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U.S. Jewelry Store Sales -7% in November

Jan 14, 2015 10:33 AM   By Jeff Miller
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RAPAPORT...  U.S. specialty jewelry store sales fell 7.1 percent year on year to $2.734 billion in November -- the latest sign that jewelers in the U.S. have been facing economic headwinds. 

Furthermore, the sales figures from November, the month that marks the beginning of the Christmas-shopping season, reflected the sharpest drop in monthly sales since April 2012 when they fell 10.3 percent year on year to $2 billion. The November results followed a 3.9 percent decline in October.

Still, specialty jewelry store sales have managed to increase 2.2 percent year on year to $27.472 billion for the first 11 months of 2014.

Meanwhile, as reported earlier on Rapaport News, U.S. jewelry and watch sales across all channels rose by a preliminary 1.4 percent year on year to $7.127 billion in November, but that figure is subject to several revisions. Rapaport News estimates that sales across the entire U.S. jewelry and watch sector have risen 2.1 percent to $63.58 billion for the first 11 months of the year.

Industry insiders who spoke with Rapaport News generally agreed that jewelry and watch sales were weak in November; however, they believed growth estimates for the Christmas season were "ok" given a broad-based sales increase in December. The December data will come out in a few weeks.    jewelry sales

But buying trends across the U.S. consumer marketplace continue to shift as the jewelry industry's share of advertising is declining,  Philippe Mellier, the CEO of De Beers, told Forevermark partners in Manhattan on January 7. Mellier stated that U.S. Christmas retail sales for the jewelry sector rose by low-single-digit percentages, with 74 percent of Forevermark shops either flat or slightly up from 2013.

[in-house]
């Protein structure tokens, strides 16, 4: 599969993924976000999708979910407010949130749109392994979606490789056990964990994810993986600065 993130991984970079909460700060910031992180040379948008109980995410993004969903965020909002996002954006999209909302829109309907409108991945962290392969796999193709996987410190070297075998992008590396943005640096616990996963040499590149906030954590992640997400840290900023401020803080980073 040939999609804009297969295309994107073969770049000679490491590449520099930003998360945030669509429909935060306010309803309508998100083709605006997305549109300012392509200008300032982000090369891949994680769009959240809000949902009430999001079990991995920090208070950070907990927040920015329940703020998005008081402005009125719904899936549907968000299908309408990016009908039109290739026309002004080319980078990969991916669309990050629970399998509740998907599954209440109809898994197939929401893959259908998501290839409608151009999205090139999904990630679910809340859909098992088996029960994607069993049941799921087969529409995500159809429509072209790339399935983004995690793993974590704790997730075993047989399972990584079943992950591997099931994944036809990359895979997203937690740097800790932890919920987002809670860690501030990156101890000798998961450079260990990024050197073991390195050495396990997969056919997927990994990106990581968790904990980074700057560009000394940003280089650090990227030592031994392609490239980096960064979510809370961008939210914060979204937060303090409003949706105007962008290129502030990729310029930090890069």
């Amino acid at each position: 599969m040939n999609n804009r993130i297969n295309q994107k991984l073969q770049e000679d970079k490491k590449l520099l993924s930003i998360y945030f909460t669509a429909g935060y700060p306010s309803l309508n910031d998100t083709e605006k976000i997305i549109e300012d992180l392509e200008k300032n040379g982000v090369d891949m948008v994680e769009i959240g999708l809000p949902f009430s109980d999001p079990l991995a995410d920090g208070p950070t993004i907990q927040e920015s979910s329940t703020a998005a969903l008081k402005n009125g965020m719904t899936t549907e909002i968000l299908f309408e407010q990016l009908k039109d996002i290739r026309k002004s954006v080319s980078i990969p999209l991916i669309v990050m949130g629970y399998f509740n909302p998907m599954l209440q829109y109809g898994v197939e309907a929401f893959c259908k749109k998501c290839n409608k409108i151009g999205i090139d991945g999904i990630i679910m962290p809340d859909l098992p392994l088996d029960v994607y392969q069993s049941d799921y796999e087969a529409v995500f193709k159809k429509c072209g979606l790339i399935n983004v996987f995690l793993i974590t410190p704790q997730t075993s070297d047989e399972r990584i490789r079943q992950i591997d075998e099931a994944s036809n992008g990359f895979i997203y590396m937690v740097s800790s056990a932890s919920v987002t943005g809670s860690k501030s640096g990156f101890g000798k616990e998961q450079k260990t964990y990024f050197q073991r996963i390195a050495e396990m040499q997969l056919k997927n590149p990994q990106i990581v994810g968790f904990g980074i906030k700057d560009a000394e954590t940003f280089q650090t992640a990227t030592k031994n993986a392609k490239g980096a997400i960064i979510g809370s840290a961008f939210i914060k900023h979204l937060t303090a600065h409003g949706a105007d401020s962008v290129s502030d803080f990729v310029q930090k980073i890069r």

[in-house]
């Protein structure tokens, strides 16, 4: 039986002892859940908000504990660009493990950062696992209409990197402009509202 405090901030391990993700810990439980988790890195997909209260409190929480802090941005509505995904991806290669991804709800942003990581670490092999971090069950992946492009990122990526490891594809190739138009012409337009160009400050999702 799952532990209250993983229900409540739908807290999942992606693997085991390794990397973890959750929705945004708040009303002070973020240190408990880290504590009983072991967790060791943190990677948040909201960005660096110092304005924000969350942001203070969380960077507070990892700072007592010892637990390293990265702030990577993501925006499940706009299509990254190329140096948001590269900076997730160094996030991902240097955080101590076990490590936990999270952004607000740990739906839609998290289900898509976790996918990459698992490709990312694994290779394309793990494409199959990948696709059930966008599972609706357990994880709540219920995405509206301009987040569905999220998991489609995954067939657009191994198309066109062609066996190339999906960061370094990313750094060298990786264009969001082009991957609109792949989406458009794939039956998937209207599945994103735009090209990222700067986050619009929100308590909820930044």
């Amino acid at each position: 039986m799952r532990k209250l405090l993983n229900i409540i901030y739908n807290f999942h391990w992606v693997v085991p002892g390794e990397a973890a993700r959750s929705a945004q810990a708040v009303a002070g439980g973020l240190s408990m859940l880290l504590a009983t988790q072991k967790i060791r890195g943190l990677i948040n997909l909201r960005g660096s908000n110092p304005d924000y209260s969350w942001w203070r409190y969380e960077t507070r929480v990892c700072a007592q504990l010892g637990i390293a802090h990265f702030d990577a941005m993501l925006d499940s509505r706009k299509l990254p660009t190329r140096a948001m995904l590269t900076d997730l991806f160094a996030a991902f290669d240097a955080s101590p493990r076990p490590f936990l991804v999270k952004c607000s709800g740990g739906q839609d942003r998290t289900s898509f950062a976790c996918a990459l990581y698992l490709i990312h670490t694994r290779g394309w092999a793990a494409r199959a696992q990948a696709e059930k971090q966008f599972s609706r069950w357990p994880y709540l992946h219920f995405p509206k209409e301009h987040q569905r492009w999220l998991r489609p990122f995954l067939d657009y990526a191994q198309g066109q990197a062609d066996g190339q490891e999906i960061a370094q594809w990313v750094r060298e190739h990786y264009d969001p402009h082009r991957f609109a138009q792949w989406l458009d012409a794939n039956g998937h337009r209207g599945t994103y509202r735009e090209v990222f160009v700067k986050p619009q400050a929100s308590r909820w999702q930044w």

Mellier also noted that millennials, "the oxygen of future U.S." diamond sales, seek uniqueness and ethical reassurance from products they buy. "It is vital that we develop programs that both excite and build trust in diamonds if we are to engage the consumers of the future."

Advanced estimates for department store sales in December fell 0.3 percent year on year to $23.821 billion, while total retail and food services sales rose 3.2 percent to $442.9 billion. Retail trade sales increased 2.6 percent.

The National Retail Federation (NRF), which predicted that Christmas season retail sales would increase 4.1 percent for the months of November and December combined,  concluded that sales rose 4 percent year on year to $616.1 billion.

NRF's chief economist, Jack Kleinhenz, said, “While December’s figures are disappointing, holiday sales in 2014 are the best we've seen since 2011. We remain positive about the future and expect to see consumers continue to benefit from the extra income gained from an improved job market and the dramatic fall in gas prices. It is important to recognize that December is a very difficult month to adjust for seasonal forces because of holiday spending and this could explain in part this month’s volatility."

Matthew Shay, the president of the NRF, said, “Today’s Christmas retail sales results are welcome news for our industry and for our economy. There is every reason to believe that we have moved well beyond the days of consumer pessimism and that the trajectory for retailers continues to point up.”




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Tags: analysis, christmas, De Beers, Forevermark, Jeff Miller, Jewelry, NRF, retail sales, stores
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